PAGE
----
Reader: we muffed the question. Unlike other call in radio shows on which the hosts know the questions in advance (ahem, Car Talk on NPR!), we have no idea what's going to be thrown at us until minutes before we have to talk (a computer screen displays the callers name, hometown and one sentence on their question).
My father and I told the caller that only she could make the decision about whether or not to go, and that, since Irene's path was still uncertain at the time of the call, we'd probably go ahead with the vacation.
Here's what I wish we'd said:
- Get insurance! Of course, you can't buy it once a storm is announced. But if you're ever planning to venture into the hurricane zone during storm season, its a good idea to protect yourself. Know, however, that insurance only works to a certain extent. If, say, the lovely pink sand beach at the hotel you've chosen is swept away by a storm, along with all the sheltering palm trees, but the hotel itself is still standing and operating, you may not be able to get your vacation money back. Insurance doesn't cover the "quality" of the vacation just whether or not its doable. And don't insure your airfare for the reason below.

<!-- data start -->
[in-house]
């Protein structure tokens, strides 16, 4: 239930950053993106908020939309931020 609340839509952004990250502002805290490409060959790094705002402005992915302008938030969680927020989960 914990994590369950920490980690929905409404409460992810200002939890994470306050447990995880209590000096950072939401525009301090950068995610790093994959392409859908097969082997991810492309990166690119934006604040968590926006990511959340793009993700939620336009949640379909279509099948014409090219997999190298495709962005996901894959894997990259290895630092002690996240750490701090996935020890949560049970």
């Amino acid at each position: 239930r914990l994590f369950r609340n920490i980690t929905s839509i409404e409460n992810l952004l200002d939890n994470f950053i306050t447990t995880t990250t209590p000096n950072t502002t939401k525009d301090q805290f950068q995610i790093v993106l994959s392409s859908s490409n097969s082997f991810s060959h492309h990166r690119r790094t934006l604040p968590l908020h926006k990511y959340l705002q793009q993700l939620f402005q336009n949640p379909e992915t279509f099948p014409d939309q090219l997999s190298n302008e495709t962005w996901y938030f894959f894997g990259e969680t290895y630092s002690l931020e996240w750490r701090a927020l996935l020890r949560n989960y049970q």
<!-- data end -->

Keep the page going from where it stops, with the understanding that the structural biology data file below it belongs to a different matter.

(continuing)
- Be in close contact with your airline: They don't want to fly into the path of a storm any more than you do. Inevitably, when storms are announced, airlines allow passengers to change tickets without penalty. Here's a round-up of airline policies regarding Irene.
- Choose your island/destination carefully: Historically, the Bahamas have been hit with the most storms over the years and it looks like Irene is going to wallop them once again. Conversely, Aruba, Bonaire, Curacao and Margarita, in the Caribbean, lie outside the storm zone and haven't been hit with a hurricane in decades.
- Choose a cruise over an island vacation: Mother Nature is not as fast as our modern cruise ships, all of which can outrun storms. Because of this, no major cruiseline has been caught in the eye of a storm for decades. That doesn't, however, mean that they're foolproof at this time of year. Just this week, Royal Caribbean managed to strand 145 passengers in Puerto Rico when it left port 8 hours early to get out of the path of Irene. And don't choose to cruise if you're doing so to hit a particular island: cruise lines change their itineraries when storms materialize, as has happened with Irene.
Last year, was a particularly bad season for hurricanes, the third worst on record. Meteorologists are predicting that 2011 will be just as fierce. Forewarned is forearmed!